Thursday, April 30, 2009

Public forum to outline community's right to block uranium mining

By TIM DAVIS/Star-Tribune Editor
Thursday, April 30, 2009 12:35 PM EDT

The anti-uranium group The Alliance will sponsor a public forum for residents and elected officials titled "Who Decides Whether Southside Virginia will be Sacrificed for Uranium Mining?" Friday, May 1, at 7 p.m. at Chatham High School.

The forum will be presented by the Community Environmental Legal Defense Fund, a Pennsylvania-based community rights organization.

"Who decides whether the people of Southside Virginia should have to endure uranium mining and its catastrophic impacts on human health and our environment - the citizens or the corporate officers of Virginia Uranium Inc., enabled by the Virginia legislature?" said Shireen Parsons, an organizer for the Community Environmental Legal Defense Fund and adviser to The Alliance.

"That's the question that will be posed to the citizens and elected officials of the Southside communities that would be directly affected by the proposed mine in Pittsylvania County," she said.

Presenting the case for decision-making by the people will be attorney Thomas Linzey, founder and executive director of the Community Environmental Legal Defense Fund and Mari Margill, associate director of the Legal Defense Fund.

Since 1995, the Legal Defense Fund has assisted community groups and local governments in Pennsylvania, New Hampshire, Maine, Washington state and Virginia draft municipal ordinances that prohibit corporate activities determined by the citizens to be a threat to their health, safety, environment and quality of life.

Ordinances have tackled issues including mining, ground water withdrawals, factory farms, land application of sewage sludge and corporate waste dumping.

Last year, Halifax became the first town in Virginia to adopt a chemical trespass ordinance aimed at uranium mining.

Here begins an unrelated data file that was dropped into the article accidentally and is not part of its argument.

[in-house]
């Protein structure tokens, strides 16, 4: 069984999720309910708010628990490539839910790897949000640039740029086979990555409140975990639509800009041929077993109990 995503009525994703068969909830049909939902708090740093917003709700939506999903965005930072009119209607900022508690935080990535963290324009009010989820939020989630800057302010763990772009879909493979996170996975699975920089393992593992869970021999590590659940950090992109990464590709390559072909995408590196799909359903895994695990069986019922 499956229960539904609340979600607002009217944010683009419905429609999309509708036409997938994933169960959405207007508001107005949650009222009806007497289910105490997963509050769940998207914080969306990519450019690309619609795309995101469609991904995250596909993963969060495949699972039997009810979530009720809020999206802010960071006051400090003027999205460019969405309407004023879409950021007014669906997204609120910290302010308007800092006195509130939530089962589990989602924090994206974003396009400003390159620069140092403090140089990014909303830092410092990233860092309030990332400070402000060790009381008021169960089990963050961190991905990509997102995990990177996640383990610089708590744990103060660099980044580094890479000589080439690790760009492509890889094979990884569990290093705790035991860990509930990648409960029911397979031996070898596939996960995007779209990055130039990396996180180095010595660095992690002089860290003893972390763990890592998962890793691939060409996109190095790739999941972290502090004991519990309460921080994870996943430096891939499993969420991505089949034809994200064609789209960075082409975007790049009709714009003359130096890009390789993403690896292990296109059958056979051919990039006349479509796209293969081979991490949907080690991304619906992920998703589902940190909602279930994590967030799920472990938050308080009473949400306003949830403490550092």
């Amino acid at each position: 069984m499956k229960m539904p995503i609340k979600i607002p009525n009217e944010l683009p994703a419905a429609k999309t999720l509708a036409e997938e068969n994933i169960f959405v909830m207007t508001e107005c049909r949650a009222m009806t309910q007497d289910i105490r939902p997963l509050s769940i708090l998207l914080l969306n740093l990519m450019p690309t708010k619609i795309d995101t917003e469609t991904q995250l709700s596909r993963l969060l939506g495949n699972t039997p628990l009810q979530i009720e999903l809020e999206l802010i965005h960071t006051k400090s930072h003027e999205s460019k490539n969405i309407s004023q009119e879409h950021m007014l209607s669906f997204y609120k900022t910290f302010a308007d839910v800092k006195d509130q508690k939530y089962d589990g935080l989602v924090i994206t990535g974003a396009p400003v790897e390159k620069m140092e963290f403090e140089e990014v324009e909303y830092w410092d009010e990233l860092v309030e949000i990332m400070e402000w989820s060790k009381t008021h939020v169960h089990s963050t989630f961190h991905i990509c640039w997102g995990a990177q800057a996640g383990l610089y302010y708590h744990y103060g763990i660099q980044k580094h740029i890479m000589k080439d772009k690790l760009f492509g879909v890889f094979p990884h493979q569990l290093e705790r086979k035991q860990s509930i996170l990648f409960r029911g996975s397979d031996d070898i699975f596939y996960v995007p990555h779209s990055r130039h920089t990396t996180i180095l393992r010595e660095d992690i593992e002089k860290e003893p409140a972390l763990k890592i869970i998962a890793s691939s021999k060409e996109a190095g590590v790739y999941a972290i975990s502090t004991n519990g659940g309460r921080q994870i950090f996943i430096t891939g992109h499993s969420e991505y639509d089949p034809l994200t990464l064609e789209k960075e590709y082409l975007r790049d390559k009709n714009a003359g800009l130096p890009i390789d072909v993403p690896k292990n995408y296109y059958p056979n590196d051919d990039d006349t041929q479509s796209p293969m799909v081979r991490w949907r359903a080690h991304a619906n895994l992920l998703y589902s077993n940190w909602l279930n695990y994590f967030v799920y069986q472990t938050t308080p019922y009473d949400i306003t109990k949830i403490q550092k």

Chatham considered a similar ordinance, but abandoned the idea following an attorney general's opinion that the law is unconstitutional.

Friday night's presentation will bring the necessity for action to the forefront, said Parsons, who lives in Christiansburg.

"Gathering data, writing to legislators, petitioning regulatory agencies, testifying at public hearings - these are not self-governing activities, but grievance procedures," she said.

Participants will learn about the origins of rights-based community organizing, about the structure of law - including Dillon's Rule - that prohibits communities from saying "no," what has been achieved in Virginia and in other states, and the next steps in rights-based organizing in Pittsylvania County and other Southside communities.

"There is no hero waiting in the wings to save our communities from ruin," said Parsons. "We are the ones we have been waiting for. The time is now. "

The Alliance is led by Gregg Vickrey, who previously served as chairman of the Chatham-Pittsylvania County Chapter of Southside Concerned Citizens.

Southside Concerned Citizens was formed 30 years ago when one of the largest uranium deposits in the United States was discovered in Pittsylvania County.

The Coles Hill deposit, about six miles northeast of Chatham, is worth between $8 billion and $10 billion.

Three years ago, the Coles and Bowen families, who own the land and ore, formed Virginia Uranium Inc. to explore the possibility of mining uranium.

Virginia has had a moratorium on uranium mining since 1982.

The Virginia Coal and Energy Commission recently agreed to study the dangers and benefits of uranium mining.

The study, which is just getting under way, is expected to take about two years.

Last week, The Alliance launched a petition aimed at forcing the Pittsylvania County Board of Supervisors to ban uranium mining.

If supervisors refuse, they will have rendered themselves "illegitimate" under the Virginia Constitution, the petition states.

The Alliance then plans to ask residents to elect 11 representatives to draft a constitution for the county that bans uranium mining while recognizing the right to community self-government.

County residents would be asked to ratify the constitution.

If supervisors fail to adopt the constitution, it would "automatically become the new governing law of the county" and a mandate for new elected representatives.

"This is democracy built from the ground up," said Parsons.

The Alliance hopes to get a majority of county residents - at least 30,000 - to sign the petition before presenting it to supervisors.

County Administrator Dan Sleeper called the petition misguided and said there is no such thing as a county constitution.

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